Metrics Should be Everywhere (Part 1)

by Tom Stocker

Everyone uses metrics. You, your management team and your employees. (Yes, even your employees at the lowest level). But many in management don’t realize it or believe it. Some folks really don’t think much about metrics, or only equate them to financial indicators. But non-financial metrics can be more effective and powerful than the financial scorecard. I don’t mean to minimize the importance of financial metrics. At the end of the day they are the ultimate scorecard and measure of business success. But in many cases, more than you would think, they are useless in measuring your business’s effectiveness, identifying and correcting problems or getting your workforce to help make improvements.

It is all too common for management to ignore their employees when discussing metrics. Most consider metrics management tools and don’t share them with line workers. Many managers indicate they don’t use non-financial metrics while, in fact, they have metrics in use all around them. Most think their employees don’t understand metrics and many don’t think about how powerful metrics could be if they took the time to tailor metrics for their employees to use and understand.

There are five categories of metrics I recommend for all companies, service or manufacturing to use. In fact, most do use all or most of these categories in some form, and there are countless measures used within each. When used in concert with each other and within a work center or company, you can tell how well a center or company is doing with a high degree of accuracy. In most cases, the financial results reflect the condition of these five categories of metrics. They are:

  • Customer – “on time and complete” is the most common and important measure. Some also break this metric down to complete, on-time or some other variant. I like to keep it simple to understand. Did I give the customer everything they wanted when they wanted it? This is one of the most important indicators as it touches the customer directly. It can indicate how well your delivery process is, what your sales force spends their time on (firefighting or selling) and can be a pretty good indicator of how happy your customers are (given you ship them quality product with good value and service).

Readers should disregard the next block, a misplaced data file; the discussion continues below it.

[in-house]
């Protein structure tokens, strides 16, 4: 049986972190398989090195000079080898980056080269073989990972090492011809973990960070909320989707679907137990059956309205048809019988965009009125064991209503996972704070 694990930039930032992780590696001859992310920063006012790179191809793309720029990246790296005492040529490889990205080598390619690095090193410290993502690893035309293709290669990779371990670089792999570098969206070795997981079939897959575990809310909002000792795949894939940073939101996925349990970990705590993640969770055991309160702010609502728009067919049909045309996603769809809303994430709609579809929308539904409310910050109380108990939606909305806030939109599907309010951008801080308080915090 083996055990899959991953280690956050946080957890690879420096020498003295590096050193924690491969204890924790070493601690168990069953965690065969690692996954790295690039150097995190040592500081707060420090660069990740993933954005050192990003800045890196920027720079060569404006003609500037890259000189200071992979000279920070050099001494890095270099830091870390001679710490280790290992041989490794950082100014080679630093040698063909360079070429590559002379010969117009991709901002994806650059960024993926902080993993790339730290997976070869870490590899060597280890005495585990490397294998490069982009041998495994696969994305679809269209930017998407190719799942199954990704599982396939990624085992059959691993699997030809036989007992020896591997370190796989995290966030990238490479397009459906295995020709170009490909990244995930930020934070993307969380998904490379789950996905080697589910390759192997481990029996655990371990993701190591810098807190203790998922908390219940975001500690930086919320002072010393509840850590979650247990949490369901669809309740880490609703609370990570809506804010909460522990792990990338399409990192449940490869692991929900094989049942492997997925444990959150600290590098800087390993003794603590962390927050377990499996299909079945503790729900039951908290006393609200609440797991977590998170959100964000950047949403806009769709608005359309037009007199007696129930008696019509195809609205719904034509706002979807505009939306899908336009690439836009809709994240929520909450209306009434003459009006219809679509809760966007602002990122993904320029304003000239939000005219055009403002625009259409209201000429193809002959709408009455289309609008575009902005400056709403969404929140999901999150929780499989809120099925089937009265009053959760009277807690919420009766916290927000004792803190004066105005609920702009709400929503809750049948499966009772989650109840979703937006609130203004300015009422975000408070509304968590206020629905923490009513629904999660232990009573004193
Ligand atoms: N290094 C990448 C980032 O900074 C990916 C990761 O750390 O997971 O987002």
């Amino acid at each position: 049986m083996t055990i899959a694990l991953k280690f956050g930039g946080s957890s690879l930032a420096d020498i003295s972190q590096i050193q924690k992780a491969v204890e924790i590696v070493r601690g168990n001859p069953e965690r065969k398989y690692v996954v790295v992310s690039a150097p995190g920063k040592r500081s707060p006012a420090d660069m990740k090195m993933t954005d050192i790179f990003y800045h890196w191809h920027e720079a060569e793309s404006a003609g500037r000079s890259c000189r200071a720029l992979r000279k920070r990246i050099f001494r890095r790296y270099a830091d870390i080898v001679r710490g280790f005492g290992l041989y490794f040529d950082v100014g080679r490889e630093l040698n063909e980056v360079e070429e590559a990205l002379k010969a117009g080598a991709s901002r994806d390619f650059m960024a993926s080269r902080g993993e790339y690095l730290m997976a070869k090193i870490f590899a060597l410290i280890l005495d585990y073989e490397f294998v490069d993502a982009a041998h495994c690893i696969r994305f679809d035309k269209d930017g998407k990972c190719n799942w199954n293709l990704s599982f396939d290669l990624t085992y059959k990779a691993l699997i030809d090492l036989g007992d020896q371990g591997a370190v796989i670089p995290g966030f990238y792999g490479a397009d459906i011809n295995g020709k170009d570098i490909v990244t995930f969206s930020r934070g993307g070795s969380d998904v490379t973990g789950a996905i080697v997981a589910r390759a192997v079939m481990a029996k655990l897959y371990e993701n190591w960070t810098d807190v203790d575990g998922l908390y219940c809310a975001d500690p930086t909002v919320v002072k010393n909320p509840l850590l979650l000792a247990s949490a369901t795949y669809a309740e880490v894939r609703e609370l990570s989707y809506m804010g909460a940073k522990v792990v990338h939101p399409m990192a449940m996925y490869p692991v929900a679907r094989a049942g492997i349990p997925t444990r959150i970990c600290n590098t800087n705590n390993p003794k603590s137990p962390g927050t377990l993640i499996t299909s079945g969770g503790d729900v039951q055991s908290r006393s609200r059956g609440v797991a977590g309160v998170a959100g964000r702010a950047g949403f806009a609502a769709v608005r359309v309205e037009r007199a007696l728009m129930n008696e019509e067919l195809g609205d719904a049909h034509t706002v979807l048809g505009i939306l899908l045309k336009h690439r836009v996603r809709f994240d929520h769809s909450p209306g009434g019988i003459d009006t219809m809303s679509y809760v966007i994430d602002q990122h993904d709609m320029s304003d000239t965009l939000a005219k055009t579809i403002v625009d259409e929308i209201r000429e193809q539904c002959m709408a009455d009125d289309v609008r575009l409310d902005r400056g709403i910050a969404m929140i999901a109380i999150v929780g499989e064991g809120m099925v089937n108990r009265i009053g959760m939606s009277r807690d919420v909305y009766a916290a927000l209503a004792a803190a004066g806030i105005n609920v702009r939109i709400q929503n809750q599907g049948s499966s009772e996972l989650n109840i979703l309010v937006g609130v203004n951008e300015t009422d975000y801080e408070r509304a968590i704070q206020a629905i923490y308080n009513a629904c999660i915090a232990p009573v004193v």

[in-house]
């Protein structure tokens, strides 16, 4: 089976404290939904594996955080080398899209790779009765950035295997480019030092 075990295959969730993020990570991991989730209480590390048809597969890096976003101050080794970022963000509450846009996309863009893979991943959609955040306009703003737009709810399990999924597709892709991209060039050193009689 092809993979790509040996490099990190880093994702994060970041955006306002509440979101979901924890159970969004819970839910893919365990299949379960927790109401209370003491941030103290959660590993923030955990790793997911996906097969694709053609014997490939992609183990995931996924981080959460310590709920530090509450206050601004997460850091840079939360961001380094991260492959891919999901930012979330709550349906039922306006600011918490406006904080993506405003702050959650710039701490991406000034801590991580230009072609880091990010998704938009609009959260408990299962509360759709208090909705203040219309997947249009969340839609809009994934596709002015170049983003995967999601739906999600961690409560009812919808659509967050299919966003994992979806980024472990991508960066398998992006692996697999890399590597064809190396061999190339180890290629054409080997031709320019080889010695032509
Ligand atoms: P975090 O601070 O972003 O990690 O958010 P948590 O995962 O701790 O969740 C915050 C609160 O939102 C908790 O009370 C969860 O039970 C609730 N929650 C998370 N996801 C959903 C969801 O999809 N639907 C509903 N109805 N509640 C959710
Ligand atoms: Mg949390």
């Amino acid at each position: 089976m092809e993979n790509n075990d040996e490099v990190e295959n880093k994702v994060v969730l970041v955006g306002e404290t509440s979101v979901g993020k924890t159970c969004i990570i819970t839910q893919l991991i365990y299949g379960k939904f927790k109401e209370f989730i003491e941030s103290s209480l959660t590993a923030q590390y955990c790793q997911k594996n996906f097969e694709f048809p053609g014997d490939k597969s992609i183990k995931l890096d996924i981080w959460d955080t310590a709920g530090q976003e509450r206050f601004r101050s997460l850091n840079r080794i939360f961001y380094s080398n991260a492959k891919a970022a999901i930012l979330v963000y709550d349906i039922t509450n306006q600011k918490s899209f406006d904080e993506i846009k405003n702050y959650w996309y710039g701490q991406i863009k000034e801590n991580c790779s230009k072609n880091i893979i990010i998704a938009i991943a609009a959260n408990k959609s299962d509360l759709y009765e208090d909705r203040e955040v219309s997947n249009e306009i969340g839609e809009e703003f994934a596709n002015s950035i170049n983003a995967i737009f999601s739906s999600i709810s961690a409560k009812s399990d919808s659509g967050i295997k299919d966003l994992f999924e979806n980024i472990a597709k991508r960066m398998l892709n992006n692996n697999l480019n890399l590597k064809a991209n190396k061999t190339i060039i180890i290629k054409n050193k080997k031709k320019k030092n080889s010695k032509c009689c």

• Productivity – includes throughput, linearity, efficiency and other measures of work center or company (service or manufacturing) product delivery effectiveness. Many of these indicators work in concert with each other such as throughput and efficiency. Getting the right number of product through the process with the right number of workers is much better (and cheaper) than not getting enough through the process with too much labor.
  • Inventory – (mostly manufacturing, but can be adopted by service companies.) The most obvious measures are inventory value, turns or days (weeks, months) on hand. But a more important measure is number of inventory outage instances, a very powerful metric and one that affects every employee in a profound way. If they don’t have something they need in order to finish building or delivering something, they can’t do their job. It is easy to see how the more instances of outages, the more out of control the manufacturing process may be and downstream, the potential for disappointing customers.
  • Quality – warranty is the first indicator, and although after the fact, indicates how often unacceptable product or service reaches customers. This can also indicate whether your sales force is proactive and out selling or spending more time on damage control. Inside quality measures sometimes don’t exist and warranty is the only indicator. Others have various metrics along the entire product cycle or at the end. Each has a use and can provide early indications of issues, or at least catch problems before the product reaches the customer.
  • Employee welfare – indicates how well you pay attention to your employees’ safety and well-being. Common indicators may be reportable accidents, OSHA incidents or other such safety measurements. This category is most common in manufacturing and distribution operations. A safe and clean environment is key to employees feeling they are an important part of your focus.

So, how do employees understand these indicators? It depends. Not all categories fit in every operation. And the indicators must be in the form germane to how the employee works. If an employee works with units per hour, dollars per unit is not a good indicator. Likewise, material outages expressed in dollars does nothing for an employee who is trying to figure out why she always runs out of bolts. Number of outages would be more appropriate.

Once effective measures are put in place, they must be communicated regularly (daily?) with the workforce. Employee involvement meetings with a focus toward problem solving and reaching daily requirements are a very powerful tool. Metrics provide the people closest to (doing) the work with a tool to see how they are doing against goals, ways to find suggestions for improvement and the sense of empowerment they may never have had before. In many cases that empowerment also increases pride and a sense of contribution.

No one likes to fail. Human nature is to be competitive. Providing your employees with a scoreboard will automatically increase productivity IF you provide the proper communication about what you are measuring, why and the expectations for improvement. And yes they do use metrics in their every day lives. They follow sports, gasoline prices, balance checkbooks and have stock portfolios. They understand.


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